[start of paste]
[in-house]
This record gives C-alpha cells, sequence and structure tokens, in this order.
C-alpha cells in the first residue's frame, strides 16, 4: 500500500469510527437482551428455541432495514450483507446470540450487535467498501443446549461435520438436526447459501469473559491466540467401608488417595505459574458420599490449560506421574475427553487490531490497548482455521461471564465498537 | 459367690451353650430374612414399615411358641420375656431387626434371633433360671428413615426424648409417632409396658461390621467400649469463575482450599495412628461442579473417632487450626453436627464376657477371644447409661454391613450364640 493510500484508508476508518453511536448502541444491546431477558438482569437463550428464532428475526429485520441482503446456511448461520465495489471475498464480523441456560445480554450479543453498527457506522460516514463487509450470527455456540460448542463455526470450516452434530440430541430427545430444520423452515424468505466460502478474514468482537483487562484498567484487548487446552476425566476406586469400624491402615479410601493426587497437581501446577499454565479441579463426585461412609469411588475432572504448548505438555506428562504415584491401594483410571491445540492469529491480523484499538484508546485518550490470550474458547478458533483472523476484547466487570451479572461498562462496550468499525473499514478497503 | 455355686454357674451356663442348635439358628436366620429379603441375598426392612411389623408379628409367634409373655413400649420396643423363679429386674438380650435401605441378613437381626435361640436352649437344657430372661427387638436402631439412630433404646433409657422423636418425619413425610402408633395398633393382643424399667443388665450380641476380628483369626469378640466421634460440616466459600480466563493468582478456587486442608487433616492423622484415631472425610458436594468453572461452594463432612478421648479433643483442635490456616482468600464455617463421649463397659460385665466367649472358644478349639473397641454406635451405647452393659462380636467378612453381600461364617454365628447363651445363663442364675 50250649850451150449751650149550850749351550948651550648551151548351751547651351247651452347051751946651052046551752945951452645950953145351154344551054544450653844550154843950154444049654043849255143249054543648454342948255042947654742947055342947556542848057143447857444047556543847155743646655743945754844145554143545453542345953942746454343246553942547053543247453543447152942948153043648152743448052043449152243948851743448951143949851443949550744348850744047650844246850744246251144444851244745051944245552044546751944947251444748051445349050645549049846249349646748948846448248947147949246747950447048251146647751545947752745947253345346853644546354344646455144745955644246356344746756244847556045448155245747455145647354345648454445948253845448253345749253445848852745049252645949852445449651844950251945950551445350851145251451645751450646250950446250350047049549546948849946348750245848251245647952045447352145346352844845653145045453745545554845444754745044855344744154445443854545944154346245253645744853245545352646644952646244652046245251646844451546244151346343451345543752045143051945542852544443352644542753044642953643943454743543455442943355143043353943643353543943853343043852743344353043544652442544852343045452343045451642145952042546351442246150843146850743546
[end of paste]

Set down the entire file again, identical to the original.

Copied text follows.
[in-house]
This record gives C-alpha cells, sequence and structure tokens, in this order.
C-alpha cells in the first residue's frame, strides 16, 4: 500500500469510527437482551428455541432495514450483507446470540450487535467498501443446549461435520438436526447459501469473559491466540467401608488417595505459574458420599490449560506421574475427553487490531490497548482455521461471564465498537 | 459367690451353650430374612414399615411358641420375656431387626434371633433360671428413615426424648409417632409396658461390621467400649469463575482450599495412628461442579473417632487450626453436627464376657477371644447409661454391613450364640 493510500484508508476508518453511536448502541444491546431477558438482569437463550428464532428475526429485520441482503446456511448461520465495489471475498464480523441456560445480554450479543453498527457506522460516514463487509450470527455456540460448542463455526470450516452434530440430541430427545430444520423452515424468505466460502478474514468482537483487562484498567484487548487446552476425566476406586469400624491402615479410601493426587497437581501446577499454565479441579463426585461412609469411588475432572504448548505438555506428562504415584491401594483410571491445540492469529491480523484499538484508546485518550490470550474458547478458533483472523476484547466487570451479572461498562462496550468499525473499514478497503 | 455355686454357674451356663442348635439358628436366620429379603441375598426392612411389623408379628409367634409373655413400649420396643423363679429386674438380650435401605441378613437381626435361640436352649437344657430372661427387638436402631439412630433404646433409657422423636418425619413425610402408633395398633393382643424399667443388665450380641476380628483369626469378640466421634460440616466459600480466563493468582478456587486442608487433616492423622484415631472425610458436594468453572461452594463432612478421648479433643483442635490456616482468600464455617463421649463397659460385665466367649472358644478349639473397641454406635451405647452393659462380636467378612453381600461364617454365628447363651445363663442364675 50250649850451150449751650149550850749351550948651550648551151548351751547651351247651452347051751946651052046551752945951452645950953145351154344551054544450653844550154843950154444049654043849255143249054543648454342948255042947654742947055342947556542848057143447857444047556543847155743646655743945754844145554143545453542345953942746454343246553942547053543247453543447152942948153043648152743448052043449152243948851743448951143949851443949550744348850744047650844246850744246251144444851244745051944245552044546751944947251444748051445349050645549049846249349646748948846448248947147949246747950447048251146647751545947752745947253345346853644546354344646455144745955644246356344746756244847556045448155245747455145647354345648454445948253845448253345749253445848852745049252645949852445449651844950251945950551445350851145251451645751450646250950446250350047049549546948849946348750245848251245647952045447352145346352844845653145045453745545554845444754745044855344744154445443854545944154346245253645744853245545352646644952646244652046245251646844451546244151346343451345543752045143051945542852544443352644542753044642953643943454743543455442943355143043353943643353543943853343043852743344353043544652442544852343045452343045451642145952042546351442246150843146850743546